First responders, community members and even Mother Nature helped the Roseburg Fire Department welcome the newest member of its fleet Wednesday morning.

The department welcomed its brand new, $600,000 engine at Station No. 2 on West Harvard Avenue with roughly a dozen community members firefighters and EMTs on hand. The “Push In” ceremony, which dates back to the 1800s, was the first known to have been held by Roseburg fire.

In the ceremony, community members were invited to “wet down” the brand new engine using buckets of water, and then a collection of firefighters took their turn. As an added bonus, Mother Nature got in on the act with a light rain before the collective group of participants pushed the engine into its holding bay at Station No. 2.

The tradition dates back to the days of horse-drawn fire pumpers. Because the pumpers could not be backed into their stalls by the horses, firefighters would stall their horses, clean down their fire apparatus and push the equipment back into their respective stalls in preparation for the next fire call.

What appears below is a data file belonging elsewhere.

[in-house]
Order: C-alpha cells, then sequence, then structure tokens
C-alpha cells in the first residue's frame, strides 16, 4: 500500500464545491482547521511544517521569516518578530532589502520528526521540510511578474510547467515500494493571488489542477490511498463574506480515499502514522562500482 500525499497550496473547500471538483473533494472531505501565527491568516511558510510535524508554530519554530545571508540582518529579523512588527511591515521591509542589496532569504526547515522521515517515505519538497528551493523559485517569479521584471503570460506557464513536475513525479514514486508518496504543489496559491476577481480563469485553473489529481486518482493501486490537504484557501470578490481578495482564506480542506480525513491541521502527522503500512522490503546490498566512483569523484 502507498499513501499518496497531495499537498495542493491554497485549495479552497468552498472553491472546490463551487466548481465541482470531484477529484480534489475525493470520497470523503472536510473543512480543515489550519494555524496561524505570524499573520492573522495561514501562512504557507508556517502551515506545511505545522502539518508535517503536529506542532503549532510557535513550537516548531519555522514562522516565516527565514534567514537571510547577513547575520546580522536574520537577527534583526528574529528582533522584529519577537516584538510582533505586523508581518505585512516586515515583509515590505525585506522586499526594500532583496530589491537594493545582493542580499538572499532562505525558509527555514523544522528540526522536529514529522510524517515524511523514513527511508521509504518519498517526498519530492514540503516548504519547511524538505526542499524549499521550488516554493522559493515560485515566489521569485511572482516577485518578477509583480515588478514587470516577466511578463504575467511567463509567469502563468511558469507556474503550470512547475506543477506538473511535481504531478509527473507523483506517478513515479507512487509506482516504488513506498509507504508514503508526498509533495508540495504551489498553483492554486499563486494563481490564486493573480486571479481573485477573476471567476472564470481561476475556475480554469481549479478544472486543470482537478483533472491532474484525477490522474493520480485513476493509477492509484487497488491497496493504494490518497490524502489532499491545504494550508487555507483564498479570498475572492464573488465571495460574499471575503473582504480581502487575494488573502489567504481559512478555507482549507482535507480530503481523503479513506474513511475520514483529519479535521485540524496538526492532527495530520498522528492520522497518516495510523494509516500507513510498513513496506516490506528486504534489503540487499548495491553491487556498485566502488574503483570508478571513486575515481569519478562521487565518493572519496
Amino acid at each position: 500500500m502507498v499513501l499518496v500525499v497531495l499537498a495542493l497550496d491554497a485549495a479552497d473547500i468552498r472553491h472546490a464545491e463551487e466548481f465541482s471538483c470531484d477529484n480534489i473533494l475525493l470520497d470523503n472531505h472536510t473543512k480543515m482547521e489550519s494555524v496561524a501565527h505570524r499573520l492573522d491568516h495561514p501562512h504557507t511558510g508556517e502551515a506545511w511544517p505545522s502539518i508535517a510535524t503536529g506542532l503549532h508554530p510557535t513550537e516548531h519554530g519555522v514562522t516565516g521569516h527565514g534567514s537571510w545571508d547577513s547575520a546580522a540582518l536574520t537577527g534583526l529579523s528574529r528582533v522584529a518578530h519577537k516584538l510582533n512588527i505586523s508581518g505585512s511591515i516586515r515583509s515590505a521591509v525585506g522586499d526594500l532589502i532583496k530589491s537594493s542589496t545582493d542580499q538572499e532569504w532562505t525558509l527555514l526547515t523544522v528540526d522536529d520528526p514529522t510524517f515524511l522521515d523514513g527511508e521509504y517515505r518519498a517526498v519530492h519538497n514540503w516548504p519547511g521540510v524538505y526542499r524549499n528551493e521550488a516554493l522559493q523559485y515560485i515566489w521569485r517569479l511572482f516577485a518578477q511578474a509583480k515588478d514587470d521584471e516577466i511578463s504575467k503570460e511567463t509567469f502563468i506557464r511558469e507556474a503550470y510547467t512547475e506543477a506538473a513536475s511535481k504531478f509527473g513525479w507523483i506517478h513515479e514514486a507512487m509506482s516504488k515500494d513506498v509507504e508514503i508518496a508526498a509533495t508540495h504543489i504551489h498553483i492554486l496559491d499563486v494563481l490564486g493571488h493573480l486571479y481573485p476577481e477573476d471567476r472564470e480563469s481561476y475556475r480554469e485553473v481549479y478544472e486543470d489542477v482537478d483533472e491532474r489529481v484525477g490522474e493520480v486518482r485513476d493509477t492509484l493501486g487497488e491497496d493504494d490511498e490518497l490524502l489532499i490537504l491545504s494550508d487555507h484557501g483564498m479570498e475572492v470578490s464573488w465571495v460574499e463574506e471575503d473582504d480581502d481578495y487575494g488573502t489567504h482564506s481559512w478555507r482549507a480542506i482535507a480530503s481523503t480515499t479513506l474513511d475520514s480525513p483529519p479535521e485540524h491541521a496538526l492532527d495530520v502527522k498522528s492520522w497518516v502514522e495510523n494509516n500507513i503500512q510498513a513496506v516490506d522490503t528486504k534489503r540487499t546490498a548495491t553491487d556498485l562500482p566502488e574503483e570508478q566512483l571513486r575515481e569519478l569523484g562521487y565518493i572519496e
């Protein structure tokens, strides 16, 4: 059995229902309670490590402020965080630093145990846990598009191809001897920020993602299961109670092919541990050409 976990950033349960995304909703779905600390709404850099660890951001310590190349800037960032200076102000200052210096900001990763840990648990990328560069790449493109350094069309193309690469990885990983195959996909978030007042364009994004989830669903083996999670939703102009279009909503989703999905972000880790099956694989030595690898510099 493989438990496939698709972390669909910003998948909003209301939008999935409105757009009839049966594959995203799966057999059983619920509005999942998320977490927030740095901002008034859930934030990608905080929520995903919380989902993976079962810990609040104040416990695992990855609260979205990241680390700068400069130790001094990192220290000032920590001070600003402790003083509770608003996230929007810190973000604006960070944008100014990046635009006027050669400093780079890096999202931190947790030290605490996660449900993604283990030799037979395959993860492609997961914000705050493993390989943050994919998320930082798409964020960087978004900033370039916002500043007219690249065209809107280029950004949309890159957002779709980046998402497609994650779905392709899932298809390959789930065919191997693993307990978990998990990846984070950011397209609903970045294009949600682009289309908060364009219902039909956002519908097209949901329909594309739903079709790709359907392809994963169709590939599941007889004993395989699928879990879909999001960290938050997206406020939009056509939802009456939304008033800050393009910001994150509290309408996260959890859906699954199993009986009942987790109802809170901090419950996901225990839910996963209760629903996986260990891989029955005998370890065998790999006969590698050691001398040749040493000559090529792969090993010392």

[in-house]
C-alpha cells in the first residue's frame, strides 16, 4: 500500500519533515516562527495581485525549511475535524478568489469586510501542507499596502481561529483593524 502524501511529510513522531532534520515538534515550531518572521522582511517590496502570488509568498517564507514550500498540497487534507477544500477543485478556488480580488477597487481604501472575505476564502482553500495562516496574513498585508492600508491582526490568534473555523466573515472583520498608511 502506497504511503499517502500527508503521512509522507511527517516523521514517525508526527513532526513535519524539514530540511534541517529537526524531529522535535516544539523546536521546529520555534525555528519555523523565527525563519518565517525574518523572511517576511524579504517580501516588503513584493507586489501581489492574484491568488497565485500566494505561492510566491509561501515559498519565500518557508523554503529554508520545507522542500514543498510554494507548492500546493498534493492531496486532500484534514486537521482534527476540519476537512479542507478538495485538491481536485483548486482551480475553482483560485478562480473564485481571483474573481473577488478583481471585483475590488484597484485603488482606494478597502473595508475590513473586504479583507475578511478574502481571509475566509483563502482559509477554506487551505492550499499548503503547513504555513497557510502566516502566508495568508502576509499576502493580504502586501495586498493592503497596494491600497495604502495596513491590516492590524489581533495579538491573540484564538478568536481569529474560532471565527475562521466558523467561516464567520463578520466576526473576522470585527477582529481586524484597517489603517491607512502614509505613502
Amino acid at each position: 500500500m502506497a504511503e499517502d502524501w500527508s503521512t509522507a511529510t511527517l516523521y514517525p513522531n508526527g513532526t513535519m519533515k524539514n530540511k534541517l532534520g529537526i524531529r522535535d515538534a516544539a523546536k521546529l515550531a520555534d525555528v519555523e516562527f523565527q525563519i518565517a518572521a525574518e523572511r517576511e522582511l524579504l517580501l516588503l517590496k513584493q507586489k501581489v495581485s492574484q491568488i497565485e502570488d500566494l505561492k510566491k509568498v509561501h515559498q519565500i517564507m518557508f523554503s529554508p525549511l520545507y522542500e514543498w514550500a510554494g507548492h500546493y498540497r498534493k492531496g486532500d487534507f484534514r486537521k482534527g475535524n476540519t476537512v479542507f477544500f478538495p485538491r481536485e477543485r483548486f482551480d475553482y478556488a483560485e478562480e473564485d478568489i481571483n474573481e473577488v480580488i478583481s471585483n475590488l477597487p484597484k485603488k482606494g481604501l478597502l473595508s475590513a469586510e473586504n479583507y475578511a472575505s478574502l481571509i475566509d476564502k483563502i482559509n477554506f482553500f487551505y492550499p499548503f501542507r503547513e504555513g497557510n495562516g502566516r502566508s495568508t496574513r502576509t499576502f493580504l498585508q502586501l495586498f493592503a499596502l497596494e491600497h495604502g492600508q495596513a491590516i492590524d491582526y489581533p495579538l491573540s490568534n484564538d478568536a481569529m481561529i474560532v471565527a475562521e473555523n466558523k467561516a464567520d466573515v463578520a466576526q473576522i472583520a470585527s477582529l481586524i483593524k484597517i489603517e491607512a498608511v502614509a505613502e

The new engine, a 2021 Pierce Impel 1500-gallon-per-minute pumper, was purchased through Hughes Fire Equipment and manufactured by Pierce Manufacturing in Appleton, Wisconsin. The new engine replaces a 1997 KME engine which served Roseburg fire for 15 years as a “first-out” engine and spent another 10 years as a reserve engine.

Donovan Brink can be reached at and 541-957-4219.

React to this story:


Cops and Courts Reporter

Donovan Brink is the cops and courts reporter for The News-Review.

Recommended for you

(0) comments

Welcome to the discussion.

Keep it Clean. Please avoid obscene, vulgar, lewd, racist or sexually-oriented language.
Don't Threaten. Threats of harming another person will not be tolerated.
Be Truthful. Don't knowingly lie about anyone or anything.
Be Nice. No racism, sexism or any sort of -ism that is degrading to another person.
Be Proactive. Use the 'Report' link on each comment to let us know of abusive posts.
Share with Us. We'd love to hear eyewitness accounts, the history behind an article.